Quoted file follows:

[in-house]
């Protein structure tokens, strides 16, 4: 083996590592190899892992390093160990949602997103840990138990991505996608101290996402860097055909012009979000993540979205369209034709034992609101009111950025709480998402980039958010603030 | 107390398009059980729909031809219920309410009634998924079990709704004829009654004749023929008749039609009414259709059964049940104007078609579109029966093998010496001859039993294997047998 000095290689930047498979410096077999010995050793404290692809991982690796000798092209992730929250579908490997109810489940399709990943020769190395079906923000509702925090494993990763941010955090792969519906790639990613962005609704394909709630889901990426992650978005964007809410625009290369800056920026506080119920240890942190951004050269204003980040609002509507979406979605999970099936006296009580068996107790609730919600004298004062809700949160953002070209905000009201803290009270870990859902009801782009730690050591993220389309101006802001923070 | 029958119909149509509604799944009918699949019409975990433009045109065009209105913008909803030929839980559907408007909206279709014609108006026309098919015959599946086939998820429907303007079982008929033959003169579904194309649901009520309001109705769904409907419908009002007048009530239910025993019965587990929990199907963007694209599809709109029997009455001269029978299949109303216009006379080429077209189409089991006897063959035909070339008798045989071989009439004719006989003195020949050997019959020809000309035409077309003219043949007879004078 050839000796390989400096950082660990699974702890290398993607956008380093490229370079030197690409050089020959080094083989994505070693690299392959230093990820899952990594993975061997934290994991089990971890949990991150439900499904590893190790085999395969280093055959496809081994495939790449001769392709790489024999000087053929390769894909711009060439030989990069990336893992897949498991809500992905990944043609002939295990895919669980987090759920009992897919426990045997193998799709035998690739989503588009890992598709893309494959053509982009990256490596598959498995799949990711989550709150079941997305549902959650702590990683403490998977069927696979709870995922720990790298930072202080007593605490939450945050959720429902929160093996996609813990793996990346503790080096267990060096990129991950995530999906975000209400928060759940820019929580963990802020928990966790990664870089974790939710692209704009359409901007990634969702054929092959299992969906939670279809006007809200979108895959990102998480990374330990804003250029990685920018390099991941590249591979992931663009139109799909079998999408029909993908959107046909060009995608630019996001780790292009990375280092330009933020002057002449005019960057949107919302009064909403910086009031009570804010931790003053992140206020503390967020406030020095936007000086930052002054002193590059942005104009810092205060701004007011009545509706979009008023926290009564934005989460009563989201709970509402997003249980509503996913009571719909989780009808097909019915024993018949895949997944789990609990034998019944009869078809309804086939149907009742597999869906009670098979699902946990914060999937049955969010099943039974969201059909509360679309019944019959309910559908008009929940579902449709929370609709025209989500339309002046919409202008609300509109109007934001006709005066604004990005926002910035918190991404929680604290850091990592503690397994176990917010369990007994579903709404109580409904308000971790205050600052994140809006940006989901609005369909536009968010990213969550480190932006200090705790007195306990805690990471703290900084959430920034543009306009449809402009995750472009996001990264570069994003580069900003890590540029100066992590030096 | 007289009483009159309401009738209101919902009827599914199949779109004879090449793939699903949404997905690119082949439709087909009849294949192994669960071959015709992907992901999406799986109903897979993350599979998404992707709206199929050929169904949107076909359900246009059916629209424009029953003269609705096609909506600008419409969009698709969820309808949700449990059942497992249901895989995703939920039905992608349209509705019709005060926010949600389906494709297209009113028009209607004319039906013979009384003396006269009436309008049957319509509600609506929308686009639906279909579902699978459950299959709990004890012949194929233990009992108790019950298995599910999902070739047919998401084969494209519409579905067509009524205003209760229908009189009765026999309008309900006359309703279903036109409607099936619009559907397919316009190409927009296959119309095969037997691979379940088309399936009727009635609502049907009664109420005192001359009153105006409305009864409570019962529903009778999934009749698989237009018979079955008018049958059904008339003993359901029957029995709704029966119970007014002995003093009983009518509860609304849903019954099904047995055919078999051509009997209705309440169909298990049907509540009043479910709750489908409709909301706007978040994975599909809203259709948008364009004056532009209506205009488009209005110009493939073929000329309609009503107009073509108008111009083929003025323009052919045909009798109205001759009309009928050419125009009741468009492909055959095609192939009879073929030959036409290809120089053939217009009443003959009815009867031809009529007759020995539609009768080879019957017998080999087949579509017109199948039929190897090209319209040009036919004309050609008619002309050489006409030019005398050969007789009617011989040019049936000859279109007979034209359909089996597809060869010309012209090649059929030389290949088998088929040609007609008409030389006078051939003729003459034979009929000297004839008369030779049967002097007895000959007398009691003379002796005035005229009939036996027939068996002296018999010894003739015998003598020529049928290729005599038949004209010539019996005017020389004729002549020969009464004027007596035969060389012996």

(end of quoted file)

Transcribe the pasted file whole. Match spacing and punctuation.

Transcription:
[in-house]
């Protein structure tokens, strides 16, 4: 083996590592190899892992390093160990949602997103840990138990991505996608101290996402860097055909012009979000993540979205369209034709034992609101009111950025709480998402980039958010603030 | 107390398009059980729909031809219920309410009634998924079990709704004829009654004749023929008749039609009414259709059964049940104007078609579109029966093998010496001859039993294997047998 000095290689930047498979410096077999010995050793404290692809991982690796000798092209992730929250579908490997109810489940399709990943020769190395079906923000509702925090494993990763941010955090792969519906790639990613962005609704394909709630889901990426992650978005964007809410625009290369800056920026506080119920240890942190951004050269204003980040609002509507979406979605999970099936006296009580068996107790609730919600004298004062809700949160953002070209905000009201803290009270870990859902009801782009730690050591993220389309101006802001923070 | 029958119909149509509604799944009918699949019409975990433009045109065009209105913008909803030929839980559907408007909206279709014609108006026309098919015959599946086939998820429907303007079982008929033959003169579904194309649901009520309001109705769904409907419908009002007048009530239910025993019965587990929990199907963007694209599809709109029997009455001269029978299949109303216009006379080429077209189409089991006897063959035909070339008798045989071989009439004719006989003195020949050997019959020809000309035409077309003219043949007879004078 050839000796390989400096950082660990699974702890290398993607956008380093490229370079030197690409050089020959080094083989994505070693690299392959230093990820899952990594993975061997934290994991089990971890949990991150439900499904590893190790085999395969280093055959496809081994495939790449001769392709790489024999000087053929390769894909711009060439030989990069990336893992897949498991809500992905990944043609002939295990895919669980987090759920009992897919426990045997193998799709035998690739989503588009890992598709893309494959053509982009990256490596598959498995799949990711989550709150079941997305549902959650702590990683403490998977069927696979709870995922720990790298930072202080007593605490939450945050959720429902929160093996996609813990793996990346503790080096267990060096990129991950995530999906975000209400928060759940820019929580963990802020928990966790990664870089974790939710692209704009359409901007990634969702054929092959299992969906939670279809006007809200979108895959990102998480990374330990804003250029990685920018390099991941590249591979992931663009139109799909079998999408029909993908959107046909060009995608630019996001780790292009990375280092330009933020002057002449005019960057949107919302009064909403910086009031009570804010931790003053992140206020503390967020406030020095936007000086930052002054002193590059942005104009810092205060701004007011009545509706979009008023926290009564934005989460009563989201709970509402997003249980509503996913009571719909989780009808097909019915024993018949895949997944789990609990034998019944009869078809309804086939149907009742597999869906009670098979699902946990914060999937049955969010099943039974969201059909509360679309019944019959309910559908008009929940579902449709929370609709025209989500339309002046919409202008609300509109109007934001006709005066604004990005926002910035918190991404929680604290850091990592503690397994176990917010369990007994579903709404109580409904308000971790205050600052994140809006940006989901609005369909536009968010990213969550480190932006200090705790007195306990805690990471703290900084959430920034543009306009449809402009995750472009996001990264570069994003580069900003890590540029100066992590030096 | 007289009483009159309401009738209101919902009827599914199949779109004879090449793939699903949404997905690119082949439709087909009849294949192994669960071959015709992907992901999406799986109903897979993350599979998404992707709206199929050929169904949107076909359900246009059916629209424009029953003269609705096609909506600008419409969009698709969820309808949700449990059942497992249901895989995703939920039905992608349209509705019709005060926010949600389906494709297209009113028009209607004319039906013979009384003396006269009436309008049957319509509600609506929308686009639906279909579902699978459950299959709990004890012949194929233990009992108790019950298995599910999902070739047919998401084969494209519409579905067509009524205003209760229908009189009765026999309008309900006359309703279903036109409607099936619009559907397919316009190409927009296959119309095969037997691979379940088309399936009727009635609502049907009664109420005192001359009153105006409305009864409570019962529903009778999934009749698989237009018979079955008018049958059904008339003993359901029957029995709704029966119970007014002995003093009983009518509860609304849903019954099904047995055919078999051509009997209705309440169909298990049907509540009043479910709750489908409709909301706007978040994975599909809203259709948008364009004056532009209506205009488009209005110009493939073929000329309609009503107009073509108008111009083929003025323009052919045909009798109205001759009309009928050419125009009741468009492909055959095609192939009879073929030959036409290809120089053939217009009443003959009815009867031809009529007759020995539609009768080879019957017998080999087949579509017109199948039929190897090209319209040009036919004309050609008619002309050489006409030019005398050969007789009617011989040019049936000859279109007979034209359909089996597809060869010309012209090649059929030389290949088998088929040609007609008409030389006078051939003729003459034979009929000297004839008369030779049967002097007895000959007398009691003379002796005035005229009939036996027939068996002296018999010894003739015998003598020529049928290729005599038949004209010539019996005017020389004729002549020969009464004027007596035969060389012996």